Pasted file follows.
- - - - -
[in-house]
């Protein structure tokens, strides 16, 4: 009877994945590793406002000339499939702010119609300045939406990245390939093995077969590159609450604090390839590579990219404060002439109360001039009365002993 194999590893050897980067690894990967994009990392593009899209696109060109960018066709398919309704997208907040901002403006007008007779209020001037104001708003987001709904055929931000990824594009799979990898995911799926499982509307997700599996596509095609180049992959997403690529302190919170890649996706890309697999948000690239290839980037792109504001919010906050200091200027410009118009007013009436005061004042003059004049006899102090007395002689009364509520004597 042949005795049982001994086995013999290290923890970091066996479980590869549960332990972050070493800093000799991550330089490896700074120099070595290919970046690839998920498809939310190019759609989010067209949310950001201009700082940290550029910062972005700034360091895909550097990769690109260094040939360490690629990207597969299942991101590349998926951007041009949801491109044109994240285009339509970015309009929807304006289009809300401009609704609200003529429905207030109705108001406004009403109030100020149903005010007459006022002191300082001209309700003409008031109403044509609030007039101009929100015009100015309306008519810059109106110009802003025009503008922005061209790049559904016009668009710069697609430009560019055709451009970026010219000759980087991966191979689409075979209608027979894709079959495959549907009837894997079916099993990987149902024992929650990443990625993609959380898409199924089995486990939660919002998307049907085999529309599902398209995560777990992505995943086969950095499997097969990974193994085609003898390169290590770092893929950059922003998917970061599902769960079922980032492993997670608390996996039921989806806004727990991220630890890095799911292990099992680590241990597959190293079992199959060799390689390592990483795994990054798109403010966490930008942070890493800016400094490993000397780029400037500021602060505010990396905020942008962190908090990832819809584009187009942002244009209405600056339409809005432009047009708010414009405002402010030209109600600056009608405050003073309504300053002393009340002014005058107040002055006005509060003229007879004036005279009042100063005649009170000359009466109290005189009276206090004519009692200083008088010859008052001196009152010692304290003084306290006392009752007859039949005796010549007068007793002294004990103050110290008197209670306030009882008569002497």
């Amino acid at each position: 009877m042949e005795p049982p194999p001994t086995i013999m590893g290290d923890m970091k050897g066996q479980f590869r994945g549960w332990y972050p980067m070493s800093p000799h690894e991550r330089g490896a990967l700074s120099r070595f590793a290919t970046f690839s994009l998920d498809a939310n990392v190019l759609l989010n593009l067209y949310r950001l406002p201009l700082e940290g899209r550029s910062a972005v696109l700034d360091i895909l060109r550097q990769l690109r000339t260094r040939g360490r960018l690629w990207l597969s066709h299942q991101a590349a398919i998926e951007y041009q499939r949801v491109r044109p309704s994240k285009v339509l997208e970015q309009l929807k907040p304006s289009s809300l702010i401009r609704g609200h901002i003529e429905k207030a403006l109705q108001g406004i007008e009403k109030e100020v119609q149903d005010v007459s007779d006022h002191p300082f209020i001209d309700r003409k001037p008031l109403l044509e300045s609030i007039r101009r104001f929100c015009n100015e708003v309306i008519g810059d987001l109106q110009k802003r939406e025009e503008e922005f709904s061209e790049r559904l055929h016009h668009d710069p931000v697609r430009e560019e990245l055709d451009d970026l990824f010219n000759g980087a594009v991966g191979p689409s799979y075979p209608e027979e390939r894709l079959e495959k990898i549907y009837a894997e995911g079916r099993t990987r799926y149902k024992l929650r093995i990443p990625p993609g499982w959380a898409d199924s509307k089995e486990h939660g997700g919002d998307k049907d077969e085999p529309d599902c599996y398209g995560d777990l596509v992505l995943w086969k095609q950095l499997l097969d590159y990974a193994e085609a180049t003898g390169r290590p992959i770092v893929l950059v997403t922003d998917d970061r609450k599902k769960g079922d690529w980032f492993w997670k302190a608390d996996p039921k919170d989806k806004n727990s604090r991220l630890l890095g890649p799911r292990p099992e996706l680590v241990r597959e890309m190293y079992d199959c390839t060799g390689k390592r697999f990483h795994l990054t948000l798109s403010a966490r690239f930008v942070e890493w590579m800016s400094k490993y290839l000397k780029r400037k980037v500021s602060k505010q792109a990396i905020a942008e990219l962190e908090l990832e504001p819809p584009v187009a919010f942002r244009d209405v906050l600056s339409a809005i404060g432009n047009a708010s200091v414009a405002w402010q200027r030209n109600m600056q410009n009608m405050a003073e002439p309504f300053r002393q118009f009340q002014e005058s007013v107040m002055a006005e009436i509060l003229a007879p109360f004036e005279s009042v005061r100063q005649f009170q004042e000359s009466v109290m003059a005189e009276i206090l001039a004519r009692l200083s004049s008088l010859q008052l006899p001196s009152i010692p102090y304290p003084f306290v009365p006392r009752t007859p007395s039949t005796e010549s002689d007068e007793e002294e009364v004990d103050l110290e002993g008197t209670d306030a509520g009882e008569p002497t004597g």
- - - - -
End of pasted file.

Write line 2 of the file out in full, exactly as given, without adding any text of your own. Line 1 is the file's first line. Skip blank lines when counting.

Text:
């Protein structure tokens, strides 16, 4: 009877994945590793406002000339499939702010119609300045939406990245390939093995077969590159609450604090390839590579990219404060002439109360001039009365002993 194999590893050897980067690894990967994009990392593009899209696109060109960018066709398919309704997208907040901002403006007008007779209020001037104001708003987001709904055929931000990824594009799979990898995911799926499982509307997700599996596509095609180049992959997403690529302190919170890649996706890309697999948000690239290839980037792109504001919010906050200091200027410009118009007013009436005061004042003059004049006899102090007395002689009364509520004597 042949005795049982001994086995013999290290923890970091066996479980590869549960332990972050070493800093000799991550330089490896700074120099070595290919970046690839998920498809939310190019759609989010067209949310950001201009700082940290550029910062972005700034360091895909550097990769690109260094040939360490690629990207597969299942991101590349998926951007041009949801491109044109994240285009339509970015309009929807304006289009809300401009609704609200003529429905207030109705108001406004009403109030100020149903005010007459006022002191300082001209309700003409008031109403044509609030007039101009929100015009100015309306008519810059109106110009802003025009503008922005061209790049559904016009668009710069697609430009560019055709451009970026010219000759980087991966191979689409075979209608027979894709079959495959549907009837894997079916099993990987149902024992929650990443990625993609959380898409199924089995486990939660919002998307049907085999529309599902398209995560777990992505995943086969950095499997097969990974193994085609003898390169290590770092893929950059922003998917970061599902769960079922980032492993997670608390996996039921989806806004727990991220630890890095799911292990099992680590241990597959190293079992199959060799390689390592990483795994990054798109403010966490930008942070890493800016400094490993000397780029400037500021602060505010990396905020942008962190908090990832819809584009187009942002244009209405600056339409809005432009047009708010414009405002402010030209109600600056009608405050003073309504300053002393009340002014005058107040002055006005509060003229007879004036005279009042100063005649009170000359009466109290005189009276206090004519009692200083008088010859008052001196009152010692304290003084306290006392009752007859039949005796010549007068007793002294004990103050110290008197209670306030009882008569002497």